People choose suburbia because they are selfish. The same reason they drive SUV's. They explain it away with arguments of necessity, but ultimately it is society that bears the burden of their way of life.

Sorry, Ryan, but your argument does not make sense to me. People live in suburbia because they are selfish? I live in suburbia because my work moved out here from inside the perimeter. I live close so I don't have to deal with traffic that much. I never thought of myself as being selfish for moving.

Link to comment
Share on other sites


Also, what is wrong with furthering the growth of suburbia outside 285?

If folks want to live in the suburbs outside of 285, that's fine with me. It's their choice.

What I'm talking about, however, is the decision to ram a limited access superhighway through the city for the convenience of people who don't live there. Large scale development around Lenox predated GA 400 by decades, and in my opinion most of what has transpired since the freeway was built has happened in spite of 400 rather than because of it. Transportation within Buckhead -- and in my opinion, travel into and out of Buckhead -- would be vastly better had it not been literally sliced in two by a limited access mega-road.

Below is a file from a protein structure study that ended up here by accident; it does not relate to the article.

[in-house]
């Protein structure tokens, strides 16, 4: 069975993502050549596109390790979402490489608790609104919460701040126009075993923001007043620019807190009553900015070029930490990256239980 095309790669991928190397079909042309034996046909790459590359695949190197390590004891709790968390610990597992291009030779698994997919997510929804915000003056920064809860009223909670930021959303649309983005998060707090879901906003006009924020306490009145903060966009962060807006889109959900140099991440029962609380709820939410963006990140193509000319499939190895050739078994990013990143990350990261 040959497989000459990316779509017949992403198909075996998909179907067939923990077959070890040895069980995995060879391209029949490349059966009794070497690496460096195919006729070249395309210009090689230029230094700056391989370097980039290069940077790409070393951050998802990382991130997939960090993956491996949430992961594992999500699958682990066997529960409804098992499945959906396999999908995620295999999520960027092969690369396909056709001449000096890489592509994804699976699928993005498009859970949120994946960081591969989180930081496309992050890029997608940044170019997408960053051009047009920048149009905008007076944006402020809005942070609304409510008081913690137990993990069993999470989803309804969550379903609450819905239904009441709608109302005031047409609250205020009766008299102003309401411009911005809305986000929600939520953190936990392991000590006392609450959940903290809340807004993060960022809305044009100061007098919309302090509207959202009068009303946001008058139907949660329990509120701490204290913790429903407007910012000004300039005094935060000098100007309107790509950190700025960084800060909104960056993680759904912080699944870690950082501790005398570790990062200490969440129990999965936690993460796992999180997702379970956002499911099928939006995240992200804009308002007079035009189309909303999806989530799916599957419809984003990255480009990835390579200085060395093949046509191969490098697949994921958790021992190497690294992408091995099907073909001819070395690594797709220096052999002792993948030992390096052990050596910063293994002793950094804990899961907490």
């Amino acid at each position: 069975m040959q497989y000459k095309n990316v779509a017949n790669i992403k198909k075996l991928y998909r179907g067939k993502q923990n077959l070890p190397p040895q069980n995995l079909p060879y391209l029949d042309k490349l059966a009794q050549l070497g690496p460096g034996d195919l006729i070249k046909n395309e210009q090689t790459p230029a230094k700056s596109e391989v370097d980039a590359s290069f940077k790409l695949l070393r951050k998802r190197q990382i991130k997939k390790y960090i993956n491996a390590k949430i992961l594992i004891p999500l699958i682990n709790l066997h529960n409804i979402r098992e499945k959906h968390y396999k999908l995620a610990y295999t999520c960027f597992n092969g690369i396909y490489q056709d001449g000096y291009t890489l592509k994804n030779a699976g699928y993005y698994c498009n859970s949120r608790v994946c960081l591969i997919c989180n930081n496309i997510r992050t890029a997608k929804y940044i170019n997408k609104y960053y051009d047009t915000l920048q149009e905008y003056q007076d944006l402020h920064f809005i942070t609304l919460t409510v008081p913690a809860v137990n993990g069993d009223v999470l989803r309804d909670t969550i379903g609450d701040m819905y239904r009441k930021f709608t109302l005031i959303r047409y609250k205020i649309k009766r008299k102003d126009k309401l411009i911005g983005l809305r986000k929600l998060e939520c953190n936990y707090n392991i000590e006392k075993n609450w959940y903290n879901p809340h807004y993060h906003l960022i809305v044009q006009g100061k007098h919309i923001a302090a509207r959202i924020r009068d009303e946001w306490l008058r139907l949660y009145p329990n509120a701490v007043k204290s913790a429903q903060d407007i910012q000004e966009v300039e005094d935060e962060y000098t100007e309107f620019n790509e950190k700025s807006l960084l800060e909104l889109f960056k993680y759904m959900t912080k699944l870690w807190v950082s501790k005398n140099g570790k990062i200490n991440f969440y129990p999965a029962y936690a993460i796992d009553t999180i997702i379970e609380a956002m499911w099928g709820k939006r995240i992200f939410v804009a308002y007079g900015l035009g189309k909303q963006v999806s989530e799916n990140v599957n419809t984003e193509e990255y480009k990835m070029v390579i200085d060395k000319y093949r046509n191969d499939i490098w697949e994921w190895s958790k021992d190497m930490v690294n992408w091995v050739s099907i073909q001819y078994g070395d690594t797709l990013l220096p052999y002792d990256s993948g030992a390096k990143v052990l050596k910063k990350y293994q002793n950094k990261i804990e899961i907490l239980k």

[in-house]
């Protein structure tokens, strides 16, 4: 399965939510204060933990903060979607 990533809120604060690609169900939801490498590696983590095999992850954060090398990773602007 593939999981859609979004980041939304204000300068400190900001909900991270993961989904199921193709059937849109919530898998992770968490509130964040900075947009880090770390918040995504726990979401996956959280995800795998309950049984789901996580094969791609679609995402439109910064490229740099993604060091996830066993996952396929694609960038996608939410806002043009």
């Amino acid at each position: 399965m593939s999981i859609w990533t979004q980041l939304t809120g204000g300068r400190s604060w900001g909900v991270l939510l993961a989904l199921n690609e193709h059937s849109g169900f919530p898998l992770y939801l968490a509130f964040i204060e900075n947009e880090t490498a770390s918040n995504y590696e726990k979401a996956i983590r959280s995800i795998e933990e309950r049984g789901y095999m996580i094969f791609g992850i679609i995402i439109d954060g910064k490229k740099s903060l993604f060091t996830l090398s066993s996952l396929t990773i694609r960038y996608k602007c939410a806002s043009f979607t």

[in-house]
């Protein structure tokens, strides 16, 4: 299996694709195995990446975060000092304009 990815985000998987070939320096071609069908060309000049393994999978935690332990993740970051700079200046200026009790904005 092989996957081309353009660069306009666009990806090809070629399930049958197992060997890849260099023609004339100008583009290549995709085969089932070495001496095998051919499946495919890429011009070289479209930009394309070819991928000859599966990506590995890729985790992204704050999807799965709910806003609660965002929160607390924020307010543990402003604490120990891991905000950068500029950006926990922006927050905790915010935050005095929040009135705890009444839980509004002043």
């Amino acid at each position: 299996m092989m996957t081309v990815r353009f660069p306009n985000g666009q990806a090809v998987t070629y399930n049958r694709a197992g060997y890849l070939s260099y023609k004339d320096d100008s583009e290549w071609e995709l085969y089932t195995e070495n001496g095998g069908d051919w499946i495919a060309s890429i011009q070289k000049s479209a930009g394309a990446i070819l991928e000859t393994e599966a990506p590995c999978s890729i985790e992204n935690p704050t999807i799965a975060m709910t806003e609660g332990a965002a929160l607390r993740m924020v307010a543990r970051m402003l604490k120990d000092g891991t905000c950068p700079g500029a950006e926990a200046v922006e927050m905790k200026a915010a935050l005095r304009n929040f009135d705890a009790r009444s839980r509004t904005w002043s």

---------------

After reading Ryan's post, I want to add that it's actually not entirely "fine with me" that people choose to live in suburbia. It's a choice that has many negative consequences for society and I don't believe it's sustainable.

Edited by Andrea
Link to comment
Share on other sites

Topped Out, the fact that you asked that question tells me that no matter how well Andrea answers it, you will not see her side.

Suburbia and all of it's trappings, are responsible for an unbelivable number of problems currently facing our country. Financial, Social, Environmental...it would take days to list the failings of our way of life. People choose suburbia because they are selfish. The same reason they drive SUV's. They explain it away with arguments of necessity, but ultimately it is society that bears the burden of their choice.